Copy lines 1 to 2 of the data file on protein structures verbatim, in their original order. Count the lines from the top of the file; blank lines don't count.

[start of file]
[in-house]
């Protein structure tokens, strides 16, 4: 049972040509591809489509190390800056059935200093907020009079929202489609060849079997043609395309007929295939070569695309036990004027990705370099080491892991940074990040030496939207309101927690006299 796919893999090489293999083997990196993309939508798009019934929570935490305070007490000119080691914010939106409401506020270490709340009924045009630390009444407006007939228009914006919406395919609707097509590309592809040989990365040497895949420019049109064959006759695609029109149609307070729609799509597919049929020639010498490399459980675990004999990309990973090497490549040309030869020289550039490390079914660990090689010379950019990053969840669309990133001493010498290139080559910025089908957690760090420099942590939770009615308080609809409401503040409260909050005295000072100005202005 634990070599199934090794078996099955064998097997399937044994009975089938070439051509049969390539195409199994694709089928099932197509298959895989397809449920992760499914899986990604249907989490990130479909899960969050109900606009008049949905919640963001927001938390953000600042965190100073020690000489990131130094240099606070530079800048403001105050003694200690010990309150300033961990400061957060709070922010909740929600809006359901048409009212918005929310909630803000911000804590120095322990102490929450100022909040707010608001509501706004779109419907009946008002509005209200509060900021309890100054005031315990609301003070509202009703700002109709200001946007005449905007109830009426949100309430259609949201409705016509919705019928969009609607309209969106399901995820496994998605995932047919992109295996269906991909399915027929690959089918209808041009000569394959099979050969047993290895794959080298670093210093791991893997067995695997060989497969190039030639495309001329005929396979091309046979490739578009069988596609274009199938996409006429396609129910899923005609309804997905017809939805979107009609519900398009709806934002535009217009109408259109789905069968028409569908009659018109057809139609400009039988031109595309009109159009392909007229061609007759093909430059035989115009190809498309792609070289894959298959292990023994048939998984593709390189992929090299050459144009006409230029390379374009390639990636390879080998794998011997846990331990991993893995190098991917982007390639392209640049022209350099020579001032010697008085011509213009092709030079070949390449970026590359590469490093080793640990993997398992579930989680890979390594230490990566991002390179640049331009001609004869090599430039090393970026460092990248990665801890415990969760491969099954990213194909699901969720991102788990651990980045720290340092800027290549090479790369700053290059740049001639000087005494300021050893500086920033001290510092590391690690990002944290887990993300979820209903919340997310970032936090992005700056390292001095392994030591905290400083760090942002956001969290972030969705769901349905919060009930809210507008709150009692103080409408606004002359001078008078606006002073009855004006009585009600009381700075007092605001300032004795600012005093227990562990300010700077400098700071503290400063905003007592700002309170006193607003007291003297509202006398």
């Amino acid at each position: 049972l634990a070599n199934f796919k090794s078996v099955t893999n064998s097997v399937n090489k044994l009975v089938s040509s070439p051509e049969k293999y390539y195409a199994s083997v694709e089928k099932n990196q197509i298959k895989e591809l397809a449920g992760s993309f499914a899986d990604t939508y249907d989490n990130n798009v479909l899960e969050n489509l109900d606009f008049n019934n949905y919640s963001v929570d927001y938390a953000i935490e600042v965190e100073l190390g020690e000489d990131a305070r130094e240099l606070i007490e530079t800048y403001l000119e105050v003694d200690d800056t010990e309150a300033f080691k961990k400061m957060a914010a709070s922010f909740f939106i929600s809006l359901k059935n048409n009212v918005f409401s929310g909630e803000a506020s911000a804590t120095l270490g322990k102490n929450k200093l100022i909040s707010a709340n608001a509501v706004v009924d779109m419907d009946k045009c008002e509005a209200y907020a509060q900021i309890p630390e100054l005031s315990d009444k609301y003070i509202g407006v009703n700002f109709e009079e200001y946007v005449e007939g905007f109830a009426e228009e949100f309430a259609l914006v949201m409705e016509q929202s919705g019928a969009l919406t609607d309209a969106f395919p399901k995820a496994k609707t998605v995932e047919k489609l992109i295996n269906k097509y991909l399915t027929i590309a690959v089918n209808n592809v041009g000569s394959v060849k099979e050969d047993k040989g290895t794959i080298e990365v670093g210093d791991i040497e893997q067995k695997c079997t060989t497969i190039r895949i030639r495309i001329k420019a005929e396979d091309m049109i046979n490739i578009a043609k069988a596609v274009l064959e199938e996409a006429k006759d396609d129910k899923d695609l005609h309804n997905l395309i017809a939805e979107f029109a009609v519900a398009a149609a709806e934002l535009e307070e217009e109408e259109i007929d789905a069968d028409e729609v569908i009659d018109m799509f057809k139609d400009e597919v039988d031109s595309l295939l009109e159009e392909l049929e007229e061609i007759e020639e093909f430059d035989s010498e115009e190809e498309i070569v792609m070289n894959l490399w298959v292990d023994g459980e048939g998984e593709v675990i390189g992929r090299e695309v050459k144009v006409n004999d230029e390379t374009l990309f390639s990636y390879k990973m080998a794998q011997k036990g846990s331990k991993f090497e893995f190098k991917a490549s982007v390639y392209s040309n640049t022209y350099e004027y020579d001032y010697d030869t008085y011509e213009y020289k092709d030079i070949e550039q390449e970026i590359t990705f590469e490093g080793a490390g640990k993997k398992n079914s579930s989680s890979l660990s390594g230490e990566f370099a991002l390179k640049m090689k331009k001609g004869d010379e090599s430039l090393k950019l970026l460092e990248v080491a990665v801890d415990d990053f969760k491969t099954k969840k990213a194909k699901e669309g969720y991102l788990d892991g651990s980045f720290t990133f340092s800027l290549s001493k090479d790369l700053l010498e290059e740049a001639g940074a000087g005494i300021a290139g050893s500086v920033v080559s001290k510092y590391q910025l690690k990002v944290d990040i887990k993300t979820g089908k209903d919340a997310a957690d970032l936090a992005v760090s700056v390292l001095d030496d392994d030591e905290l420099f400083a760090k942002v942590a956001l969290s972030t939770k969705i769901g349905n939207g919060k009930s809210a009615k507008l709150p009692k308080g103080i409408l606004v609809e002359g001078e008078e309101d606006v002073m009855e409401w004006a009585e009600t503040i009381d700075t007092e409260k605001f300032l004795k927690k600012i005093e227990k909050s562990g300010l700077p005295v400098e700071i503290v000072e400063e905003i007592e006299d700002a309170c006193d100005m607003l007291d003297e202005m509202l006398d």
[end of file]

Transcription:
[in-house]
């Protein structure tokens, strides 16, 4: 049972040509591809489509190390800056059935200093907020009079929202489609060849079997043609395309007929295939070569695309036990004027990705370099080491892991940074990040030496939207309101927690006299 796919893999090489293999083997990196993309939508798009019934929570935490305070007490000119080691914010939106409401506020270490709340009924045009630390009444407006007939228009914006919406395919609707097509590309592809040989990365040497895949420019049109064959006759695609029109149609307070729609799509597919049929020639010498490399459980675990004999990309990973090497490549040309030869020289550039490390079914660990090689010379950019990053969840669309990133001493010498290139080559910025089908957690760090420099942590939770009615308080609809409401503040409260909050005295000072100005202005 634990070599199934090794078996099955064998097997399937044994009975089938070439051509049969390539195409199994694709089928099932197509298959895989397809449920992760499914899986990604249907989490990130479909899960969050109900606009008049949905919640963001927001938390953000600042965190100073020690000489990131130094240099606070530079800048403001105050003694200690010990309150300033961990400061957060709070922010909740929600809006359901048409009212918005929310909630803000911000804590120095322990102490929450100022909040707010608001509501706004779109419907009946008002509005209200509060900021309890100054005031315990609301003070509202009703700002109709200001946007005449905007109830009426949100309430259609949201409705016509919705019928969009609607309209969106399901995820496994998605995932047919992109295996269906991909399915027929690959089918209808041009000569394959099979050969047993290895794959080298670093210093791991893997067995695997060989497969190039030639495309001329005929396979091309046979490739578009069988596609274009199938996409006429396609129910899923005609309804997905017809939805979107009609519900398009709806934002535009217009109408259109789905069968028409569908009659018109057809139609400009039988031109595309009109159009392909007229061609007759093909430059035989115009190809498309792609070289894959298959292990023994048939998984593709390189992929090299050459144009006409230029390379374009390639990636390879080998794998011997846990331990991993893995190098991917982007390639392209640049022209350099020579001032010697008085011509213009092709030079070949390449970026590359590469490093080793640990993997398992579930989680890979390594230490990566991002390179640049331009001609004869090599430039090393970026460092990248990665801890415990969760491969099954990213194909699901969720991102788990651990980045720290340092800027290549090479790369700053290059740049001639000087005494300021050893500086920033001290510092590391690690990002944290887990993300979820209903919340997310970032936090992005700056390292001095392994030591905290400083760090942002956001969290972030969705769901349905919060009930809210507008709150009692103080409408606004002359001078008078606006002073009855004006009585009600009381700075007092605001300032004795600012005093227990562990300010700077400098700071503290400063905003007592700002309170006193607003007291003297509202006398």